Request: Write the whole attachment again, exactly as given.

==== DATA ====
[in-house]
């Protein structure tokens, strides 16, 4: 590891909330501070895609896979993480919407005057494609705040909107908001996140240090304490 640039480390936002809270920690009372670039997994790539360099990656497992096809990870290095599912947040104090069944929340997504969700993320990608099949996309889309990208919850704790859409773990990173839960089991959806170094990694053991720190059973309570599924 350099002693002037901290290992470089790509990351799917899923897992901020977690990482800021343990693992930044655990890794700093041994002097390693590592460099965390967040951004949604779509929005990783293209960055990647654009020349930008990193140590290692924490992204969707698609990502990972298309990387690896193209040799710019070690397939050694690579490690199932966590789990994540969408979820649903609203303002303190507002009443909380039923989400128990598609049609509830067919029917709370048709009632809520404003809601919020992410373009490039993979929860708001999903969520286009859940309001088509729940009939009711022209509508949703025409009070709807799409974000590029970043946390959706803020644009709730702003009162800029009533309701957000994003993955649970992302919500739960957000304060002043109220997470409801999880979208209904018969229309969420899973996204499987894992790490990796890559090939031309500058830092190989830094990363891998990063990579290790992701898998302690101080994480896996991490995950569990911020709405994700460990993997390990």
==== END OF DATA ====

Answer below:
[in-house]
């Protein structure tokens, strides 16, 4: 590891909330501070895609896979993480919407005057494609705040909107908001996140240090304490 640039480390936002809270920690009372670039997994790539360099990656497992096809990870290095599912947040104090069944929340997504969700993320990608099949996309889309990208919850704790859409773990990173839960089991959806170094990694053991720190059973309570599924 350099002693002037901290290992470089790509990351799917899923897992901020977690990482800021343990693992930044655990890794700093041994002097390693590592460099965390967040951004949604779509929005990783293209960055990647654009020349930008990193140590290692924490992204969707698609990502990972298309990387690896193209040799710019070690397939050694690579490690199932966590789990994540969408979820649903609203303002303190507002009443909380039923989400128990598609049609509830067919029917709370048709009632809520404003809601919020992410373009490039993979929860708001999903969520286009859940309001088509729940009939009711022209509508949703025409009070709807799409974000590029970043946390959706803020644009709730702003009162800029009533309701957000994003993955649970992302919500739960957000304060002043109220997470409801999880979208209904018969229309969420899973996204499987894992790490990796890559090939031309500058830092190989830094990363891998990063990579290790992701898998302690101080994480896996991490995950569990911020709405994700460990993997390990």